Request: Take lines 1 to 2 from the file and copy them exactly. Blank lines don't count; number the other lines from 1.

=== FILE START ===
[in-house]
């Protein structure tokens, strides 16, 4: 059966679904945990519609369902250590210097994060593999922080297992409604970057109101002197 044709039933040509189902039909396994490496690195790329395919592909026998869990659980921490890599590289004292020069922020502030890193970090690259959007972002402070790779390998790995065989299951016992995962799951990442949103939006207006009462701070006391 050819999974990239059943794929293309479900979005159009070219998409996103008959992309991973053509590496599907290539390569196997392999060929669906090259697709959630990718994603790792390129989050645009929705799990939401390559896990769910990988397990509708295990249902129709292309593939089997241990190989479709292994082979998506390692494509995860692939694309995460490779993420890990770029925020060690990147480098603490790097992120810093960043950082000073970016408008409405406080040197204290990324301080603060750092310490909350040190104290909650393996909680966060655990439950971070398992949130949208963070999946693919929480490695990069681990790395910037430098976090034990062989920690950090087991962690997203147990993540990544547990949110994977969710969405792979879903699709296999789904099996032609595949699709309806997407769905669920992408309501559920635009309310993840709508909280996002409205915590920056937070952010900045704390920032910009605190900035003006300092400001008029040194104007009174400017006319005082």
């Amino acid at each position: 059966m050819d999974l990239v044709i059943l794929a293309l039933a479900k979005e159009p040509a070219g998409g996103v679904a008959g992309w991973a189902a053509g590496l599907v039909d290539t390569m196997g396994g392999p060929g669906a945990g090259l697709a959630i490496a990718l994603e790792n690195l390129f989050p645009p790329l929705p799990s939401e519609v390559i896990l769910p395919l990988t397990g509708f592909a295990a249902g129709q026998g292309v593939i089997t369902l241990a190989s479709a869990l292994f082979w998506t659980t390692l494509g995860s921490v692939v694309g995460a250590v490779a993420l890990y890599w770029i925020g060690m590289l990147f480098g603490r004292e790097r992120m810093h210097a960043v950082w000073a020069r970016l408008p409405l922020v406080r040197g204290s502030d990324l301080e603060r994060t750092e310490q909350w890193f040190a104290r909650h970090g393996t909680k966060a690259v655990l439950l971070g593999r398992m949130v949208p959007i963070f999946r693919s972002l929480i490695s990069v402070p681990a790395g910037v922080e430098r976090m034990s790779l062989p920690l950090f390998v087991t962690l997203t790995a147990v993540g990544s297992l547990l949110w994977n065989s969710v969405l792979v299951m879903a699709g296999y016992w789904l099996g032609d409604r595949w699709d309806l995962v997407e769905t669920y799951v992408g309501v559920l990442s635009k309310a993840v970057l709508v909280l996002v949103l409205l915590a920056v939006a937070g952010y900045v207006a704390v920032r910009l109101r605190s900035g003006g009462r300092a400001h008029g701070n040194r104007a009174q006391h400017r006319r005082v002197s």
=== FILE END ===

[in-house]
């Protein structure tokens, strides 16, 4: 059966679904945990519609369902250590210097994060593999922080297992409604970057109101002197 044709039933040509189902039909396994490496690195790329395919592909026998869990659980921490890599590289004292020069922020502030890193970090690259959007972002402070790779390998790995065989299951016992995962799951990442949103939006207006009462701070006391 050819999974990239059943794929293309479900979005159009070219998409996103008959992309991973053509590496599907290539390569196997392999060929669906090259697709959630990718994603790792390129989050645009929705799990939401390559896990769910990988397990509708295990249902129709292309593939089997241990190989479709292994082979998506390692494509995860692939694309995460490779993420890990770029925020060690990147480098603490790097992120810093960043950082000073970016408008409405406080040197204290990324301080603060750092310490909350040190104290909650393996909680966060655990439950971070398992949130949208963070999946693919929480490695990069681990790395910037430098976090034990062989920690950090087991962690997203147990993540990544547990949110994977969710969405792979879903699709296999789904099996032609595949699709309806997407769905669920992408309501559920635009309310993840709508909280996002409205915590920056937070952010900045704390920032910009605190900035003006300092400001008029040194104007009174400017006319005082």